Wednesday, August 29, 2007

An End of an Era

A lot of lasts today. Last full day of work. Last lunch with co-workers. They even bought me a strawberry cake and a gift (though I still don't know what it is - it's supposed to arrive at the firm tomorrow), and made me a card. Not a lot of people can say that they look forward to waking up every morning and going to work, but I am not one of those people. Every single day, even if I was hung over, still exhausted from a night of partying, I'd wake up and literally jump out of my bed in an anticipation of work.

The pay did not exactly allow me to roll around in hundred dollar bills, but there was always plenty of overtime and I did not mind staying late. In fact, every time I was needed to stay and work at night, I was happy to do it. You know why? Because I actually enjoyed my job.

Of course, I have my reasons for continuing my education and going to graduate school. I want to both grow professionally, and be able to take on more challenging tasks. I will be able to move onto managerial positions more quickly. And yes, with a Master's degree I will be able to afford a more luxurious style of living.

However, as sappy and cliche as it sounds, the lessons that I have learned at my very first architectural firm that took a chance on me - a college graduate with practically no related experience, will live on with me forever. Before interviewing with the firm I ended up working for for 1.5 years, I had a lot of other job interviews at other places, but I truly believe that this firm was the best choice for me.

In my card, one of my co-workers wrote to me (the note was written upside down): "We hope to see your work one day in Architectural Record, perhaps even on the cover. Life sometimes seems to turn everything upside down, so I send you this note as an early effort to get you used to the effect. I am sure you will succeed no matter what."

God, it's always so hard to leave good things behind.

Tuesday, August 14, 2007

Forgive or Forget

Today I woke up still livid from the events that happened the night before. Now I am not the one to talk shit about my parents, but last night kind of did it for me.

Now, my situation for this summer is that I am living with the family until it’s time for me to sail away to graduate school across the country. I was living with a roommate prior to this, but the lease came to an end on May 15th and instead of looking for another apartment for 3 months, I made a decision to move back with my parents. I figured 3 months wasn’t long enough to start butting heads. Boy, was I wrong.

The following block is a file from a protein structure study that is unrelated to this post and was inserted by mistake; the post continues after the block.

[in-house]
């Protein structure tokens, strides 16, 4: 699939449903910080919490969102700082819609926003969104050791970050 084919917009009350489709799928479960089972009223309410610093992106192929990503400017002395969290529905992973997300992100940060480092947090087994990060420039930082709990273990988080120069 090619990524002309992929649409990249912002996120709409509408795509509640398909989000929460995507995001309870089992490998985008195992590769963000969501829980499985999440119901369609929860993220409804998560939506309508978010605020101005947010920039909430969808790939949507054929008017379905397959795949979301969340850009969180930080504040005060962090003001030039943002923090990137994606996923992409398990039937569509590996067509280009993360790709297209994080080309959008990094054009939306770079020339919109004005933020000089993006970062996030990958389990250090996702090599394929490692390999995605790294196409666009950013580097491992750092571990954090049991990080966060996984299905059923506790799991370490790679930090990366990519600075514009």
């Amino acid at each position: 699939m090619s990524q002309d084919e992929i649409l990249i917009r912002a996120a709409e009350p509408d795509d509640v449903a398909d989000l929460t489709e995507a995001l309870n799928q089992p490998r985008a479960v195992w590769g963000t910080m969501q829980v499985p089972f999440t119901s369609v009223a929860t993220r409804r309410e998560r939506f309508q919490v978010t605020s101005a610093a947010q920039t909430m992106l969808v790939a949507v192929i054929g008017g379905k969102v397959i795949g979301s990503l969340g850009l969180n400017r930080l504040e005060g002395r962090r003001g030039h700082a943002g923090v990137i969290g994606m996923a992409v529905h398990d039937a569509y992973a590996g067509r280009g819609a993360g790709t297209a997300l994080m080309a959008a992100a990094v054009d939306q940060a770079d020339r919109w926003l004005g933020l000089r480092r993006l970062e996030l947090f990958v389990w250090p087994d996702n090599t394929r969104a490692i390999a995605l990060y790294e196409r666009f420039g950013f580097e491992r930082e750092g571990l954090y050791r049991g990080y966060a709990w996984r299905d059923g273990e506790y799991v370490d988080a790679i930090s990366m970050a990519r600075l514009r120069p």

My parents and I use the same email provider – Gmail. I was actually the one who introduced my parents to the wonders of emailing just a little over a year ago. I insisted they get with the program and get an email account, since, for crying out loud, it was 2007 and it was about damn time.

I frequently use my parents computer to check my email and most of the time, I tend to leave the window open without signing out.

Yesterday, while I was at work, my mother decided that it was a lovely idea to go through my emails that, in her opinion, had questionable and personal content. She, then, left me a distressed voice mail saying simply that we “needed to have a talk.”

Later on in the evening, she proceeded to tell me how she opened one of my emails between me and the boy I have a vague romantic interest in. The email was fairly flirtatious, but by no means X-rated in nature. That wasn’t the point, however. The point was that she violated my privacy and trust and acted as if she had the right to do that.

A year ago, I moved out of my ex-boyfriend’s apartment because he started having trust issues with me. He found out my email password and started going through my emails, much like my mother did yesterday. My ex did it repeatedly, even after I asked him not to do it and changed passwords. This type of violation of privacy is a very sensitive subject to me to this day, and I can’t tolerate anyone doing that to me ever again. My mother knew the whole story with the ex. She chose to do the same thing he did anyway, without a doubt knowing how much she would hurt me in the process.